July 11 or 12, 2016: Page first meets Stefan Halper at a conference in London, though DOJ IG says that was not part of an FBI tasking. Page recruits Halper to join Trump campaign.

July 31, 2016: FBI opens Crossfire Hurricane.

Previous posts

In this post, I explained how John Durham likely gets to intent with Clinesmith even though the former FBI lawyer claims he didn’t intend to mislead about Carter Page’s ties to CIA. In this post, I explained why Durham’s description of Crossfire Hurricane as a “FARA” investigation suggests he may misunderstand very basic aspects of his investigation. And in this post, I noted that Billy Barr’s approval of the timing of this guilty plea undermines Barr and Trump’s complaints about the swifter pace of the Mueller investigation.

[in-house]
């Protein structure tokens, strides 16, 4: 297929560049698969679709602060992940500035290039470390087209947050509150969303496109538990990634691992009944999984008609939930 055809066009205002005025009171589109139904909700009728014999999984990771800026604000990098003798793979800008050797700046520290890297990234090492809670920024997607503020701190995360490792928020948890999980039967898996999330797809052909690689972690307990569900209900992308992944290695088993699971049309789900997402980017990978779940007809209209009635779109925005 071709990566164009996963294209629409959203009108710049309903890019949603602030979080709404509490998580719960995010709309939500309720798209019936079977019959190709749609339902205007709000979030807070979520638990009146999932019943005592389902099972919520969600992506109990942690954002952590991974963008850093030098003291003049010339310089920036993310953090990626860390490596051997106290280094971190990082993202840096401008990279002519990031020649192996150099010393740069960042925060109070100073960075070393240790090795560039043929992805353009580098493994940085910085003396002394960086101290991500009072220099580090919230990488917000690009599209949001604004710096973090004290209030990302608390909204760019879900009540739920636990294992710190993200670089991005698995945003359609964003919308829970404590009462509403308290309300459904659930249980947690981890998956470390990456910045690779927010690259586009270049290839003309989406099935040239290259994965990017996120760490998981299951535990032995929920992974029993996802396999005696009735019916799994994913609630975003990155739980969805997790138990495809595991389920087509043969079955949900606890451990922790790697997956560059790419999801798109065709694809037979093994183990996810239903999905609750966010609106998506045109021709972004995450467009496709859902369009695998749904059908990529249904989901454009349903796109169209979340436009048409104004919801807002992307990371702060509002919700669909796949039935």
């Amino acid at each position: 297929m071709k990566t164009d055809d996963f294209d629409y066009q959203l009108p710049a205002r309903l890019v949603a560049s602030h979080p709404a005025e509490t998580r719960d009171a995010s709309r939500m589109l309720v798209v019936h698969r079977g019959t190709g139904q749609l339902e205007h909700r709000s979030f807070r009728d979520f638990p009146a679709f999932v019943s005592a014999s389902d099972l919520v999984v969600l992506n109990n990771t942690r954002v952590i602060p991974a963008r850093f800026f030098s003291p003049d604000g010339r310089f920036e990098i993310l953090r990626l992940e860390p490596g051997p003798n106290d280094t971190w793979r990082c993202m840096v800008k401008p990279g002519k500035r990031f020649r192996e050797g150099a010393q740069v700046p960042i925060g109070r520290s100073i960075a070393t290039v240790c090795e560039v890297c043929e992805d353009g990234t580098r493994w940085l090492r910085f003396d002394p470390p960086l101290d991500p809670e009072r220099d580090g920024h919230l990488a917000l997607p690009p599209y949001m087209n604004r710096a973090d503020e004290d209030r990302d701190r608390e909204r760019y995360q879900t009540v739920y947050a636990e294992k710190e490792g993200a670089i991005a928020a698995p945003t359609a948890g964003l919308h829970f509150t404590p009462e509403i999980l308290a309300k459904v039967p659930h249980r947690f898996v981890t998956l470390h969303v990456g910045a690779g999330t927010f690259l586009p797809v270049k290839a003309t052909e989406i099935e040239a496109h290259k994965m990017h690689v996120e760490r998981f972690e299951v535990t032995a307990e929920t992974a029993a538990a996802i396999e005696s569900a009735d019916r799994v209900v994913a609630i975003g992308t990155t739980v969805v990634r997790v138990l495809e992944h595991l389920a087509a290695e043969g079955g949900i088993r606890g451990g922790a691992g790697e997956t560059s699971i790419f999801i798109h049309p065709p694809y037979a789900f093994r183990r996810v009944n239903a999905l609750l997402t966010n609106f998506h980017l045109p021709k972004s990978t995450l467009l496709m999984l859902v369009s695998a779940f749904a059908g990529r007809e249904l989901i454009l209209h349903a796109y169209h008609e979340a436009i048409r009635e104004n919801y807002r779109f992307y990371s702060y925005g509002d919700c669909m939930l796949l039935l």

46 replies
  1. Jessef says:

    For a party so obsessed with patriotism, republicans seem to spend a lot of time defending the right to act as undisclosed agents of foreign governments

    • Rugger9 says:

      Well, the key word there is “undisclosed” but that kind of hypocrisy has been around for a very long time in the modern GOP, probably even before McCarthy. What one needs to understand is that Nixon’s “secret plan” to end the Vietnam War ended up extending it through his first term and probably meant the fall of Saigon was inevitable.